BERLIN – Germany's foreign minister on Tuesday rejected the idea of delivering weapons to Ukraine after the country's president indicated that he would like military help from Berlin.
Germany, along with France, has led Western diplomatic efforts to resolve the long-running conflict between Kyiv and Russia-backed separatist rebels in eastern Ukraine. But efforts toward a political settlement are stalled.
Ukrainian President Volodymyr Zelenskyy was quoted in an interview Tuesday with the German daily Frankfurter Allgemeine Zeitung that Chancellor Angela Merkel has done a lot for Ukraine but “of course I had hoped for more from her, particularly in the Normandy format” of four-way talks between Ukraine, Russia, Germany and France.
“Germany can do more,” he said, pointing to recent comments by opposition Green party leader Robert Habeck during a visit to Ukraine.
Habeck said that “from my point of view, it is hard for us to deny Ukraine weapons for defense, for self-defense.” His comments drew widespread criticism in Germany in an election year, not least from his own party, which has pacifist roots.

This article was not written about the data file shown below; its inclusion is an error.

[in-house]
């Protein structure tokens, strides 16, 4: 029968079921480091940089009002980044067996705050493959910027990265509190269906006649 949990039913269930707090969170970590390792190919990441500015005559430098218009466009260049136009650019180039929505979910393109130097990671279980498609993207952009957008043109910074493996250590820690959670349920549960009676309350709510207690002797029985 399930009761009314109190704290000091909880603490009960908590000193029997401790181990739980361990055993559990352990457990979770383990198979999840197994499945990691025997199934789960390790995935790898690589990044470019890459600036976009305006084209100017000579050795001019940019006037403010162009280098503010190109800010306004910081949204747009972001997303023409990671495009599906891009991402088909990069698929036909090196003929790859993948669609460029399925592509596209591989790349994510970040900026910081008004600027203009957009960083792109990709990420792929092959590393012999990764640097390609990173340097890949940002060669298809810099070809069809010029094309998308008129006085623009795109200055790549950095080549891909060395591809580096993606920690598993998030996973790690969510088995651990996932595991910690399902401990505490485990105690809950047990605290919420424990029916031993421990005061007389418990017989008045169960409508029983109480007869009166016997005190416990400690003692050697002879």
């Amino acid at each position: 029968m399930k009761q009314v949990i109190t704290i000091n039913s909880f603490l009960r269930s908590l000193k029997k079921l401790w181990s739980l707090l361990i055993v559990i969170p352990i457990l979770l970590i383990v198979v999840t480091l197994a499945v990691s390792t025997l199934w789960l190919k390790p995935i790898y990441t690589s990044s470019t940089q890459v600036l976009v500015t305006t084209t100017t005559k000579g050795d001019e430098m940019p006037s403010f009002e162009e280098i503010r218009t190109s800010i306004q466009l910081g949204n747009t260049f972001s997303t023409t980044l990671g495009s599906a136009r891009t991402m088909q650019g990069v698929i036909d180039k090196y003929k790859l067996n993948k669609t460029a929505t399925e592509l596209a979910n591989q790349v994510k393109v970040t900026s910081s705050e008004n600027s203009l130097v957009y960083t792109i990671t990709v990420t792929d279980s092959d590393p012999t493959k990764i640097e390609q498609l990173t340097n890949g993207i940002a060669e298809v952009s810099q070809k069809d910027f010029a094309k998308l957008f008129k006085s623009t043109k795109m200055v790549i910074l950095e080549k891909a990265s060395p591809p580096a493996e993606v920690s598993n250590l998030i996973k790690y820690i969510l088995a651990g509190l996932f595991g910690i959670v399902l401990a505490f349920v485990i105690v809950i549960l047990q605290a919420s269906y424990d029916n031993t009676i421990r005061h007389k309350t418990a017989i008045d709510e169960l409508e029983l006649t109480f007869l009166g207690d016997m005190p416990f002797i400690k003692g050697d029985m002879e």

“Germany has not given us military help, but it could do,” Zelenskyy said. “Germany has great ships: speedboats, missile speedboats and patrol boats.”
German Foreign Minister Heiko Maas firmly rejected the idea of weapons deliveries, while highlighting Germany's support for Ukraine in diplomacy and in bilateral aid.
“I am convinced that the conflict can only be solved by political channels, and that should be clear to all involved,” he told reporters in Berlin. “This remains the guiding principle of our engagement, and it won't change — weapons deliveries don't help in this.”
Ukraine also strongly opposes the completion of a new Russian-built natural gas pipeline to Germany under the Baltic Sea.
The Nord Stream 2 project also is opposed by Habeck's Greens and by the United States, but the Biden administration opted last month not to punish the company overseeing the project even while announcing new sanctions against Russian companies and ships. The move eased a long-running irritant in German-U.S. relations.
Germany's Funke newspaper group reported Tuesday that a German delegation including two top Merkel advisers traveled to Washington this week for talks expected to include the pipeline issue.
Maas said Germany had made clear that it has “an interest in finding a common way” forward.
“That will now be the subject of talks in Washington, and I am confident that we will succeed in finding a way,” he said. “This certainly won't be easy, and possibly won't be the case overnight, but we are counting on dialogue with officials in Washington as we did in the past, and we will continue that.”